93. *Torchwood: Everyone Says Hello by Dan Abnett, read by Burn Gorman (2h24m)
Wow, fantastically creepy. Really. Wow. And Burn Gorman does a terrific job.

94. *Torchwood: Slow Decay by Andrew Lane, read by Burn Gorman (3h18m)
Seriously, seriously, gross. This is really gross. Glad it was a book and not a real episode. Did I mention it was gross?

95. Blood Price by Tanya Huff (272)
Reread, just as much fun as the first time through. Vicki is a fantastic character.

96. *Doctor Who: The Nightmare of Black Island by Mike Tucker, read by Anthony Head (2h27m)
Definitely one of the better Doctor Who audiobooks I've heard. I had no idea what was going on or how the Doctor and Rose were going to fix it. The end was great and there was a scene near the end that made me laugh out loud.



96 / 110 books. 87% done!


46 / 75 *new books. 61% done!


3 / 10 ^non-fiction. 30% done!


26429 / 33000 pages. 80% done!
Audiobook time: 25h49m

89-92

Aug. 7th, 2008 08:41 pm
blue_ant: (carli [reading])
[personal profile] blue_ant
89. Slow Decay by Andy Lane (read by Burn Gorman)
This audio book was very creepy and more than a little gross. That being said, I quite enjoyed it. It did remind me a little of a one of the new Doctor Who episodes, but it was much, much more sinister. One of the things I really enjoyed was the fact that Gwen and Rhys' relationship was an important part or the book. A lot of the others I've listened to have played down that aspect, but it was nicely done here. Also, Burn Gorman is a fantastic reader. He does voice, to some extent, but it's mostly a good straight read.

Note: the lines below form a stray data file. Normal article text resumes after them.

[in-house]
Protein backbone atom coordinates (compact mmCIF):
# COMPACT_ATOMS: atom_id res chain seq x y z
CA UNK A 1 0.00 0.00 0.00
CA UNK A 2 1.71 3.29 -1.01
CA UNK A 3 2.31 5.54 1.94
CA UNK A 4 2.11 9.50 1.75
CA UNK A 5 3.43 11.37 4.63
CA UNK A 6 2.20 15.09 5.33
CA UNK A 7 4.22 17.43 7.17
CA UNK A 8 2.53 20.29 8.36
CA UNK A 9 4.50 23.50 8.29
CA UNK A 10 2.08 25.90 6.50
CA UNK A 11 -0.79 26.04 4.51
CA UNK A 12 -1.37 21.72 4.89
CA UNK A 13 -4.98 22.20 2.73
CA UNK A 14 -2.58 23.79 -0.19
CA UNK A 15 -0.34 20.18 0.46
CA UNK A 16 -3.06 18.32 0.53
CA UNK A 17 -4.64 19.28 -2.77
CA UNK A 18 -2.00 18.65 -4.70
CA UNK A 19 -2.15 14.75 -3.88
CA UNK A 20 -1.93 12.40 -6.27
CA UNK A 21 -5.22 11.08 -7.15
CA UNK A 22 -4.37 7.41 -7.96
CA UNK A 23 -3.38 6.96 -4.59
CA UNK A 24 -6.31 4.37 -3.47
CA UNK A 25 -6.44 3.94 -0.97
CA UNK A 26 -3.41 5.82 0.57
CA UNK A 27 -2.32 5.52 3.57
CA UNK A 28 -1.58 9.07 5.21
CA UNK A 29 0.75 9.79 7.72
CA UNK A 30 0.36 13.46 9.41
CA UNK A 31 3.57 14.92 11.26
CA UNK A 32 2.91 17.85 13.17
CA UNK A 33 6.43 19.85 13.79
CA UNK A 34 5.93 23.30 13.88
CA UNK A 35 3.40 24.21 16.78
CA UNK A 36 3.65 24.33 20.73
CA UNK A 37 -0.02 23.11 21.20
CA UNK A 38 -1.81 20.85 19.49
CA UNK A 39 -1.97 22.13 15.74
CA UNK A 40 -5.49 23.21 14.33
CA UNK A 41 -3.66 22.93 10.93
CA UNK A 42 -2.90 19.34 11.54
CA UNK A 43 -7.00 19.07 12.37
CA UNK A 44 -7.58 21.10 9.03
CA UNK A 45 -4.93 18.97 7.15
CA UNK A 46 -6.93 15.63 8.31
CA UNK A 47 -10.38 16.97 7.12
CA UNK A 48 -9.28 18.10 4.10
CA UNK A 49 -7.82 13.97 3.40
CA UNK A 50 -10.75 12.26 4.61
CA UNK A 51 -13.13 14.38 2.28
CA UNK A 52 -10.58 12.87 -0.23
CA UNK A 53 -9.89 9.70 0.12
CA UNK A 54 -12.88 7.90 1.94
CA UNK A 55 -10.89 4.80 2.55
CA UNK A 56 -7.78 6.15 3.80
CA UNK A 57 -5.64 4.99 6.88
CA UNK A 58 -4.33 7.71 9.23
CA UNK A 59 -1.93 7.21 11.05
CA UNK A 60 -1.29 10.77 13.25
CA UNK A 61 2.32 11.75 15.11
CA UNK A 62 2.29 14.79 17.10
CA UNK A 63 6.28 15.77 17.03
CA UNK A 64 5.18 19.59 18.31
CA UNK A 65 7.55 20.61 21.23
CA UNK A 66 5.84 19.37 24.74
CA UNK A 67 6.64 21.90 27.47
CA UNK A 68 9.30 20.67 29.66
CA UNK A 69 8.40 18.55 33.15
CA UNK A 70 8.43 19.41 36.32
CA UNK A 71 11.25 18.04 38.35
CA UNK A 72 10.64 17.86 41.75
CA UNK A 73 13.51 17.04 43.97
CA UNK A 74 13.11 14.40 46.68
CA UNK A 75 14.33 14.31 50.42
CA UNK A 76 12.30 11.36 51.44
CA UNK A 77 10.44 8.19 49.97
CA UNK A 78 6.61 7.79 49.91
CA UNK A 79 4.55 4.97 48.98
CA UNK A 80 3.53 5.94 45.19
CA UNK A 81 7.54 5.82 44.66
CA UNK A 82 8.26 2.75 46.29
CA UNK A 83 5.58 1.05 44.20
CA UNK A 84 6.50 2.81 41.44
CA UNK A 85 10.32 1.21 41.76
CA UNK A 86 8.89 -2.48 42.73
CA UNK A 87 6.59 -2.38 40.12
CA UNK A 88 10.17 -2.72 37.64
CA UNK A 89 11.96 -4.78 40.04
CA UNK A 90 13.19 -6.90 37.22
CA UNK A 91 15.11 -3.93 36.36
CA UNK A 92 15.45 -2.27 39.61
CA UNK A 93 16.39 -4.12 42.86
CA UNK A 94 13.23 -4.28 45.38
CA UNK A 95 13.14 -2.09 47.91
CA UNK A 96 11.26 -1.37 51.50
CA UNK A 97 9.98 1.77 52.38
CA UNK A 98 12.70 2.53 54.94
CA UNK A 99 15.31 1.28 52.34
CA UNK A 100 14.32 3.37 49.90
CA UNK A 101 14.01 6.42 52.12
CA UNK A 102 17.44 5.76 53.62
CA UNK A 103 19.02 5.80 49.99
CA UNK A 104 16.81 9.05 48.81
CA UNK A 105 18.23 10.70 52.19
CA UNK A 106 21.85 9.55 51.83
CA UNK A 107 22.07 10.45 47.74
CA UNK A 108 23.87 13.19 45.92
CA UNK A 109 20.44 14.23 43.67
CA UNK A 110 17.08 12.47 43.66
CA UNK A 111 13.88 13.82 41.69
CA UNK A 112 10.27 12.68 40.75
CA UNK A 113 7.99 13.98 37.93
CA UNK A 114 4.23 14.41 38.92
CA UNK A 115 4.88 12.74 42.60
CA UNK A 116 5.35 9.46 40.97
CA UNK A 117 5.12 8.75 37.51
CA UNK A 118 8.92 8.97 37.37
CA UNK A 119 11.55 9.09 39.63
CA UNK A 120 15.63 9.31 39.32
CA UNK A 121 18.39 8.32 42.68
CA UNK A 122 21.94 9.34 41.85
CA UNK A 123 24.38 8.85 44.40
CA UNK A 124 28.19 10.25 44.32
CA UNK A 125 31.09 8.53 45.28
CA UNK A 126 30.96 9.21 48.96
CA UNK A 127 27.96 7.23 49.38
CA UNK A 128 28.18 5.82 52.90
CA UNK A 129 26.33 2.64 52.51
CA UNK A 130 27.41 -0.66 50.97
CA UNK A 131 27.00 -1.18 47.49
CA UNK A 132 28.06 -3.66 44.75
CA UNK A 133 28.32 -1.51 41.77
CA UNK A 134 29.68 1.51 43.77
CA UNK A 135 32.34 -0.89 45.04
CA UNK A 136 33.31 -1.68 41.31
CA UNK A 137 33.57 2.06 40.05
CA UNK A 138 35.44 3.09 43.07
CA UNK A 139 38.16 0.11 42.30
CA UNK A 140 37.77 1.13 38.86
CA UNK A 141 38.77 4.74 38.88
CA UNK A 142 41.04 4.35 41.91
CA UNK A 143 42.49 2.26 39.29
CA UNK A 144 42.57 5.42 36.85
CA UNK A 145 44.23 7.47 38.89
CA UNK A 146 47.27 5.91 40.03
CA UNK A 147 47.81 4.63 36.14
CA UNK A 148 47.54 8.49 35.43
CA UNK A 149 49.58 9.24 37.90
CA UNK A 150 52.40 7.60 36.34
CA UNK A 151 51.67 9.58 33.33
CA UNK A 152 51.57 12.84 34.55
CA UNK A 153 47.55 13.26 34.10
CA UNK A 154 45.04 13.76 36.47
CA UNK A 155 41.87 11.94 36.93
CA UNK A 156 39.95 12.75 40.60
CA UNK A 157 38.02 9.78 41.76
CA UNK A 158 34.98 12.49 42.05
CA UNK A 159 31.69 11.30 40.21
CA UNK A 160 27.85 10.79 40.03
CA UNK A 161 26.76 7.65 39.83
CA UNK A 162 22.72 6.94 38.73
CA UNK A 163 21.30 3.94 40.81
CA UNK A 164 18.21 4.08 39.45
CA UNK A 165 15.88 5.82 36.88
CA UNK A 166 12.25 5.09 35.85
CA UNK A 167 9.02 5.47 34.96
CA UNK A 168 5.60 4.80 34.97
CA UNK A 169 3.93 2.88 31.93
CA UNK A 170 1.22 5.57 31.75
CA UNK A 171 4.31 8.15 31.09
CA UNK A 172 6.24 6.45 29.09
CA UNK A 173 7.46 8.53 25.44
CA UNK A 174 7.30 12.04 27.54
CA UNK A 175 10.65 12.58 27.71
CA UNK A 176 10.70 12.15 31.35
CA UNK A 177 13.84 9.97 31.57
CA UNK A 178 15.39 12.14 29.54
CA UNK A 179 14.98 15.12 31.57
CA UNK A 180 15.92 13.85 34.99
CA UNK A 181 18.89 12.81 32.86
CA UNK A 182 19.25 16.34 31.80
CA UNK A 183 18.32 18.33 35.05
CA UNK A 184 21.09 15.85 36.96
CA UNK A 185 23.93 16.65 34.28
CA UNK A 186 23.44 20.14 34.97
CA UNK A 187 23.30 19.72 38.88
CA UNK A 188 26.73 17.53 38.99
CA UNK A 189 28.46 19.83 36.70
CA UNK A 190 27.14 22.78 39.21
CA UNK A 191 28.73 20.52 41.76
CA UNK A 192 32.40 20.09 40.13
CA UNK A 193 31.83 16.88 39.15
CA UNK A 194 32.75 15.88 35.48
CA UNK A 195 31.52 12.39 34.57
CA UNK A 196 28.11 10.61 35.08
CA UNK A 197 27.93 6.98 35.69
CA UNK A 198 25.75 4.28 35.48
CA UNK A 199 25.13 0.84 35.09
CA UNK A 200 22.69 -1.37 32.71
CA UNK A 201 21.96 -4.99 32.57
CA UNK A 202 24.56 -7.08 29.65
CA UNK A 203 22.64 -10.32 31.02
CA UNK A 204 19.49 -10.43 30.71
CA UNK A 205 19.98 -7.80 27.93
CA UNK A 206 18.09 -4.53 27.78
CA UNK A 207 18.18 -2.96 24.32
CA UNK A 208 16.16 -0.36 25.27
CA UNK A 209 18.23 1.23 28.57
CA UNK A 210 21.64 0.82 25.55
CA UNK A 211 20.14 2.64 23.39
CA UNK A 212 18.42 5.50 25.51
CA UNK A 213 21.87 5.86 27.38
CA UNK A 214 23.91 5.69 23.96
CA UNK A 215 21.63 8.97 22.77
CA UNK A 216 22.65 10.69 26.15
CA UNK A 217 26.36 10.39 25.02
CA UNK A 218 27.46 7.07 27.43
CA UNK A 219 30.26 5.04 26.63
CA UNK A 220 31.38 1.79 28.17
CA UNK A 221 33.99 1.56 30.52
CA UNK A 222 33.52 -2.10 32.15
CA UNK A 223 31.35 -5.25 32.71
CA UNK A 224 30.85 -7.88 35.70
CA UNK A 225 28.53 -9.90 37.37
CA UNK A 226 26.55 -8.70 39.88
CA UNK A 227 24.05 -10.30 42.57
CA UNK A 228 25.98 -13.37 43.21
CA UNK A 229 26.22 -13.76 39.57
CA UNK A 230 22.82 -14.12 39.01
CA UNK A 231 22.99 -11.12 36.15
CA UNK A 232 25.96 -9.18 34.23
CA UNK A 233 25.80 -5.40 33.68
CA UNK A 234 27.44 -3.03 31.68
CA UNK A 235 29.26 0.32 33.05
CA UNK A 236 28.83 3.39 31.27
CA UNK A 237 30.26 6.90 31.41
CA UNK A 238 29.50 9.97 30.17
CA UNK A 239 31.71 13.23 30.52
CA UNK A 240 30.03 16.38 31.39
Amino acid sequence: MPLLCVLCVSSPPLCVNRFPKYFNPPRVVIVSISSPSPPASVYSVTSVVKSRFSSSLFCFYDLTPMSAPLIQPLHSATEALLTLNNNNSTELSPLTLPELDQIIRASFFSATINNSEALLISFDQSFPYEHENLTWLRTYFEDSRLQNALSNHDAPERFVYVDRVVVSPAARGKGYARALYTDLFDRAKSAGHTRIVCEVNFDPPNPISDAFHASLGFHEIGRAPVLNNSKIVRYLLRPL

90. Everyone Says Hello by Dan Abnett (read by Burn Gorman)
While not as gross as Slow Decay, it certainly is creepy. I think this is probably the best, plot-wise, of all the Torchwood audio books I've listened to so far. Gorman does a great job portraying the fear of the characters that we know they're feeling as well as the urgency in which they act. The plot is very strong and the fact that we focus a lot on other characters, other than the Torchwood folks, really drives the storyline. I found this to be quite good.

91. Mappa Mundi by Justina Robson
I'm a big fan of Robson's newer SF/F books. Mappa Mundi was good, but not great. I think she went into far too much scientific detail (her Earth's science) for my tastes. I'm not big into hard sf, and this was close. But what makes it different, and good, is the tiny twist of magic that our heroine, Natalie must learn to control. It's not really magic, but it could be seen that way. I really enjoyed the characters of Natalie and Jude, but I felt that the book was lacking something while at the same time being just a bit too long.